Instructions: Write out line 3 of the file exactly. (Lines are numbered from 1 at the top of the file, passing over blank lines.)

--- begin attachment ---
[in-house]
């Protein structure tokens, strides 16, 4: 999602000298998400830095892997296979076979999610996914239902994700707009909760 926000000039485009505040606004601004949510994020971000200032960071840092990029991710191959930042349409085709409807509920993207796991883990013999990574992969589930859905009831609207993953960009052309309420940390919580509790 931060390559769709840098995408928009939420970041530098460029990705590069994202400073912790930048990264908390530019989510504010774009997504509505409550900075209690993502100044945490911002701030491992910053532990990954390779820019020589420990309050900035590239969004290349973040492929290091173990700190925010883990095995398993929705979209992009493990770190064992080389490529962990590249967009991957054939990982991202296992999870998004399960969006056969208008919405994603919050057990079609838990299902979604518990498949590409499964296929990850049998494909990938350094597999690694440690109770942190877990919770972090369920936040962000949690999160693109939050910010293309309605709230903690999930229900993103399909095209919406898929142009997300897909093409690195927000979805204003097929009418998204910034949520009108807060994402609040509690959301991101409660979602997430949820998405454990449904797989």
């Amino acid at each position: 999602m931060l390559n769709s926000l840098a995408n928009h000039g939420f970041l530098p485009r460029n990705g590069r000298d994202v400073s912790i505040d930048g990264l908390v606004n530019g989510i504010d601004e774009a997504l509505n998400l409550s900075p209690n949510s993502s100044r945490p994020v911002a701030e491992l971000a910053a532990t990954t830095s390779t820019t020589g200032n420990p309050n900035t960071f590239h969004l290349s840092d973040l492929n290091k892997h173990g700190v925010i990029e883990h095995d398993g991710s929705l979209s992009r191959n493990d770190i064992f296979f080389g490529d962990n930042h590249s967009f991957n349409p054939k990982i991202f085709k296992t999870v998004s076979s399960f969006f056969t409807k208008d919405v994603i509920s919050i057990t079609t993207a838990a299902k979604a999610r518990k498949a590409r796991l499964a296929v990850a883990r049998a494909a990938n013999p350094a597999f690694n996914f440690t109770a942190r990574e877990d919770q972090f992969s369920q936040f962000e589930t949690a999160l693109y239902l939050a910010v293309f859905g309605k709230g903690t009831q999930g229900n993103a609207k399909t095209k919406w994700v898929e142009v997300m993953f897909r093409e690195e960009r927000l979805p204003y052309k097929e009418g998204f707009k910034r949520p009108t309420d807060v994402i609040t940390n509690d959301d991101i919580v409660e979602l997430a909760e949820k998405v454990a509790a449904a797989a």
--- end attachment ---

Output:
């Amino acid at each position: 999602m931060l390559n769709s926000l840098a995408n928009h000039g939420f970041l530098p485009r460029n990705g590069r000298d994202v400073s912790i505040d930048g990264l908390v606004n530019g989510i504010d601004e774009a997504l509505n998400l409550s900075p209690n949510s993502s100044r945490p994020v911002a701030e491992l971000a910053a532990t990954t830095s390779t820019t020589g200032n420990p309050n900035t960071f590239h969004l290349s840092d973040l492929n290091k892997h173990g700190v925010i990029e883990h095995d398993g991710s929705l979209s992009r191959n493990d770190i064992f296979f080389g490529d962990n930042h590249s967009f991957n349409p054939k990982i991202f085709k296992t999870v998004s076979s399960f969006f056969t409807k208008d919405v994603i509920s919050i057990t079609t993207a838990a299902k979604a999610r518990k498949a590409r796991l499964a296929v990850a883990r049998a494909a990938n013999p350094a597999f690694n996914f440690t109770a942190r990574e877990d919770q972090f992969s369920q936040f962000e589930t949690a999160l693109y239902l939050a910010v293309f859905g309605k709230g903690t009831q999930g229900n993103a609207k399909t095209k919406w994700v898929e142009v997300m993953f897909r093409e690195e960009r927000l979805p204003y052309k097929e009418g998204f707009k910034r949520p009108t309420d807060v994402i609040t940390n509690d959301d991101i919580v409660e979602l997430a909760e949820k998405v454990a509790a449904a797989a």